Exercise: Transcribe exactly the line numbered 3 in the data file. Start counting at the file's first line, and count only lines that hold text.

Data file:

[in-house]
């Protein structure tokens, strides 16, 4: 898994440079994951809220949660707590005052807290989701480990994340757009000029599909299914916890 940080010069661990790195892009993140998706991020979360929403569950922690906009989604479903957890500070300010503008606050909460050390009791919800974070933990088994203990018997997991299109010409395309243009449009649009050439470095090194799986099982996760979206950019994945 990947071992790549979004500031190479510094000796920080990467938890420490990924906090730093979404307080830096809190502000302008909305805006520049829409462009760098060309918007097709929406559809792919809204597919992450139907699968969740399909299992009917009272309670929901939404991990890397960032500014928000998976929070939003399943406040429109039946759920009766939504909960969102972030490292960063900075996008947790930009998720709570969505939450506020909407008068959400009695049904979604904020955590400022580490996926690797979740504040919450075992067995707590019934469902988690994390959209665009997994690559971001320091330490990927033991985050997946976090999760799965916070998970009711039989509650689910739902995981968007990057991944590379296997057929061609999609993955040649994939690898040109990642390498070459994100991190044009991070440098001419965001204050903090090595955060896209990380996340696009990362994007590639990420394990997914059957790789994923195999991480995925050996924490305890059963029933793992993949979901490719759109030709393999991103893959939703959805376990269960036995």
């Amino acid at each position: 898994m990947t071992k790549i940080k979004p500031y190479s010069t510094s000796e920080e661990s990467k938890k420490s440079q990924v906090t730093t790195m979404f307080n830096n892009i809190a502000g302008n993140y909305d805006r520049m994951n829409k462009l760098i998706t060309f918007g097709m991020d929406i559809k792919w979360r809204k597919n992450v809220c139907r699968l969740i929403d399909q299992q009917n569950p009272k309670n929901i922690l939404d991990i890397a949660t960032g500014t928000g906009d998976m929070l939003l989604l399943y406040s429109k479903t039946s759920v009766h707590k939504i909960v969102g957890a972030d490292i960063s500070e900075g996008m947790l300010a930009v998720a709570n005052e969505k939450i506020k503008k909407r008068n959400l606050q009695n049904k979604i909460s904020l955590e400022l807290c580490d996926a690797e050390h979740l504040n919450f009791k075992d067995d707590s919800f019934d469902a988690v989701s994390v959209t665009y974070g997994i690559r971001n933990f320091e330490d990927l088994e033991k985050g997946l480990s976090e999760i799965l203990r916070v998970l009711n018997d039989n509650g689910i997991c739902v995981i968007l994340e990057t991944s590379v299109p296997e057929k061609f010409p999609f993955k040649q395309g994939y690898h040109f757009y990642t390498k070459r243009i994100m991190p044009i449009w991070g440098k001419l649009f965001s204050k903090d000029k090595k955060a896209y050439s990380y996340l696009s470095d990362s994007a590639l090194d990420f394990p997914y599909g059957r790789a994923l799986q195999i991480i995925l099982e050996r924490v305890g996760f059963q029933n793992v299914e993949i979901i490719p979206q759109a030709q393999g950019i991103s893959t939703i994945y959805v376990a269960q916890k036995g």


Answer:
């Amino acid at each position: 898994m990947t071992k790549i940080k979004p500031y190479s010069t510094s000796e920080e661990s990467k938890k420490s440079q990924v906090t730093t790195m979404f307080n830096n892009i809190a502000g302008n993140y909305d805006r520049m994951n829409k462009l760098i998706t060309f918007g097709m991020d929406i559809k792919w979360r809204k597919n992450v809220c139907r699968l969740i929403d399909q299992q009917n569950p009272k309670n929901i922690l939404d991990i890397a949660t960032g500014t928000g906009d998976m929070l939003l989604l399943y406040s429109k479903t039946s759920v009766h707590k939504i909960v969102g957890a972030d490292i960063s500070e900075g996008m947790l300010a930009v998720a709570n005052e969505k939450i506020k503008k909407r008068n959400l606050q009695n049904k979604i909460s904020l955590e400022l807290c580490d996926a690797e050390h979740l504040n919450f009791k075992d067995d707590s919800f019934d469902a988690v989701s994390v959209t665009y974070g997994i690559r971001n933990f320091e330490d990927l088994e033991k985050g997946l480990s976090e999760i799965l203990r916070v998970l009711n018997d039989n509650g689910i997991c739902v995981i968007l994340e990057t991944s590379v299109p296997e057929k061609f010409p999609f993955k040649q395309g994939y690898h040109f757009y990642t390498k070459r243009i994100m991190p044009i449009w991070g440098k001419l649009f965001s204050k903090d000029k090595k955060a896209y050439s990380y996340l696009s470095d990362s994007a590639l090194d990420f394990p997914y599909g059957r790789a994923l799986q195999i991480i995925l099982e050996r924490v305890g996760f059963q029933n793992v299914e993949i979901i490719p979206q759109a030709q393999g950019i991103s893959t939703i994945y959805v376990a269960q916890k036995g």